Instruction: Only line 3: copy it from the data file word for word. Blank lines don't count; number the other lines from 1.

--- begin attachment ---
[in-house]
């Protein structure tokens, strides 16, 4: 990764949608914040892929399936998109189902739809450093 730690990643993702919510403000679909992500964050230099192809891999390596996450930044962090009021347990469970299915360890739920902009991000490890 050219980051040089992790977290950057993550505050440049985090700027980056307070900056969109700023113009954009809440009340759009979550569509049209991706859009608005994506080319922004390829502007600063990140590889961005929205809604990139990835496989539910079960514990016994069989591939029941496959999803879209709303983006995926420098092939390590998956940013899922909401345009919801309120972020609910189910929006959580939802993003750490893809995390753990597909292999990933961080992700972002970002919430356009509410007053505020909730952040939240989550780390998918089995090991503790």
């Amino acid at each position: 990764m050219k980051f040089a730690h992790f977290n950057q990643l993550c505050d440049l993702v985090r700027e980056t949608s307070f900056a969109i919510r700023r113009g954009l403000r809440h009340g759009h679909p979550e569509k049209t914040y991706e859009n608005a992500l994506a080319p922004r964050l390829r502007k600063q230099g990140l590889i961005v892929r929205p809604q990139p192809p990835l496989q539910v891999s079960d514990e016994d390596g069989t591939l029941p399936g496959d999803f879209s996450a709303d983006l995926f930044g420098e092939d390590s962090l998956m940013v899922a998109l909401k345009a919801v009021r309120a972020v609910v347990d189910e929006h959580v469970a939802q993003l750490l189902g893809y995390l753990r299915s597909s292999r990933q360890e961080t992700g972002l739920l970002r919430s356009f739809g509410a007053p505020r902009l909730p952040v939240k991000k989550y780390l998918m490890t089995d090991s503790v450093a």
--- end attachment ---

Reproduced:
């Amino acid at each position: 990764m050219k980051f040089a730690h992790f977290n950057q990643l993550c505050d440049l993702v985090r700027e980056t949608s307070f900056a969109i919510r700023r113009g954009l403000r809440h009340g759009h679909p979550e569509k049209t914040y991706e859009n608005a992500l994506a080319p922004r964050l390829r502007k600063q230099g990140l590889i961005v892929r929205p809604q990139p192809p990835l496989q539910v891999s079960d514990e016994d390596g069989t591939l029941p399936g496959d999803f879209s996450a709303d983006l995926f930044g420098e092939d390590s962090l998956m940013v899922a998109l909401k345009a919801v009021r309120a972020v609910v347990d189910e929006h959580v469970a939802q993003l750490l189902g893809y995390l753990r299915s597909s292999r990933q360890e961080t992700g972002l739920l970002r919430s356009f739809g509410a007053p505020r902009l909730p952040v939240k991000k989550y780390l998918m490890t089995d090991s503790v450093a």